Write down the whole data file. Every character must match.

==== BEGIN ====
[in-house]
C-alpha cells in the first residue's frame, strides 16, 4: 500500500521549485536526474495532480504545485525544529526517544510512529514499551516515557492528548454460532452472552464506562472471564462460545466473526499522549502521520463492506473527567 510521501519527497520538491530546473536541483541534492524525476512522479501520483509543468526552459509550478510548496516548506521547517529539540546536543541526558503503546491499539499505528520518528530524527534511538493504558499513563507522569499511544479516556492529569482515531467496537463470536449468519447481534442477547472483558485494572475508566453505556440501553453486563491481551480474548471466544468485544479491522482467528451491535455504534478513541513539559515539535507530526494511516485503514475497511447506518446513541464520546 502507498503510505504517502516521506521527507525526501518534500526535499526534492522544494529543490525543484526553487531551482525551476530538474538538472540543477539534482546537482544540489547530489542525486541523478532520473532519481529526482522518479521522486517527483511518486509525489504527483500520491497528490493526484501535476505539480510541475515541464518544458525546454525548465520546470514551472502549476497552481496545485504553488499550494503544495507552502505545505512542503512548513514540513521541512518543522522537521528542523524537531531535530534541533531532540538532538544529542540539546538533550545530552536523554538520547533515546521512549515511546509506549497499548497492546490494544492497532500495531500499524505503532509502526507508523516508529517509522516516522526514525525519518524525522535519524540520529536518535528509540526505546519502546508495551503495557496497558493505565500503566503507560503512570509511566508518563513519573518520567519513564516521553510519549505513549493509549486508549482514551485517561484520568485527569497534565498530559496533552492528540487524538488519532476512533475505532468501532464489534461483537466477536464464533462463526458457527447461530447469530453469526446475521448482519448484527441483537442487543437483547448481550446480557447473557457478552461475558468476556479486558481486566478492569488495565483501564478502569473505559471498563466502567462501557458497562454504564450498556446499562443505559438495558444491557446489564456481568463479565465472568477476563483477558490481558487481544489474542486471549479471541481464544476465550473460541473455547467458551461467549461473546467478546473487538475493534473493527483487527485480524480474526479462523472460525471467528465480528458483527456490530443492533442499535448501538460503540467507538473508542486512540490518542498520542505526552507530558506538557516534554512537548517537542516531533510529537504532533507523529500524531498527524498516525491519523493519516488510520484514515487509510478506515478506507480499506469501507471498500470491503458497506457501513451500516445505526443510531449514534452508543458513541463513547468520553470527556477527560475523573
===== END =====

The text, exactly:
[in-house]
C-alpha cells in the first residue's frame, strides 16, 4: 500500500521549485536526474495532480504545485525544529526517544510512529514499551516515557492528548454460532452472552464506562472471564462460545466473526499522549502521520463492506473527567 510521501519527497520538491530546473536541483541534492524525476512522479501520483509543468526552459509550478510548496516548506521547517529539540546536543541526558503503546491499539499505528520518528530524527534511538493504558499513563507522569499511544479516556492529569482515531467496537463470536449468519447481534442477547472483558485494572475508566453505556440501553453486563491481551480474548471466544468485544479491522482467528451491535455504534478513541513539559515539535507530526494511516485503514475497511447506518446513541464520546 502507498503510505504517502516521506521527507525526501518534500526535499526534492522544494529543490525543484526553487531551482525551476530538474538538472540543477539534482546537482544540489547530489542525486541523478532520473532519481529526482522518479521522486517527483511518486509525489504527483500520491497528490493526484501535476505539480510541475515541464518544458525546454525548465520546470514551472502549476497552481496545485504553488499550494503544495507552502505545505512542503512548513514540513521541512518543522522537521528542523524537531531535530534541533531532540538532538544529542540539546538533550545530552536523554538520547533515546521512549515511546509506549497499548497492546490494544492497532500495531500499524505503532509502526507508523516508529517509522516516522526514525525519518524525522535519524540520529536518535528509540526505546519502546508495551503495557496497558493505565500503566503507560503512570509511566508518563513519573518520567519513564516521553510519549505513549493509549486508549482514551485517561484520568485527569497534565498530559496533552492528540487524538488519532476512533475505532468501532464489534461483537466477536464464533462463526458457527447461530447469530453469526446475521448482519448484527441483537442487543437483547448481550446480557447473557457478552461475558468476556479486558481486566478492569488495565483501564478502569473505559471498563466502567462501557458497562454504564450498556446499562443505559438495558444491557446489564456481568463479565465472568477476563483477558490481558487481544489474542486471549479471541481464544476465550473460541473455547467458551461467549461473546467478546473487538475493534473493527483487527485480524480474526479462523472460525471467528465480528458483527456490530443492533442499535448501538460503540467507538473508542486512540490518542498520542505526552507530558506538557516534554512537548517537542516531533510529537504532533507523529500524531498527524498516525491519523493519516488510520484514515487509510478506515478506507480499506469501507471498500470491503458497506457501513451500516445505526443510531449514534452508543458513541463513547468520553470527556477527560475523573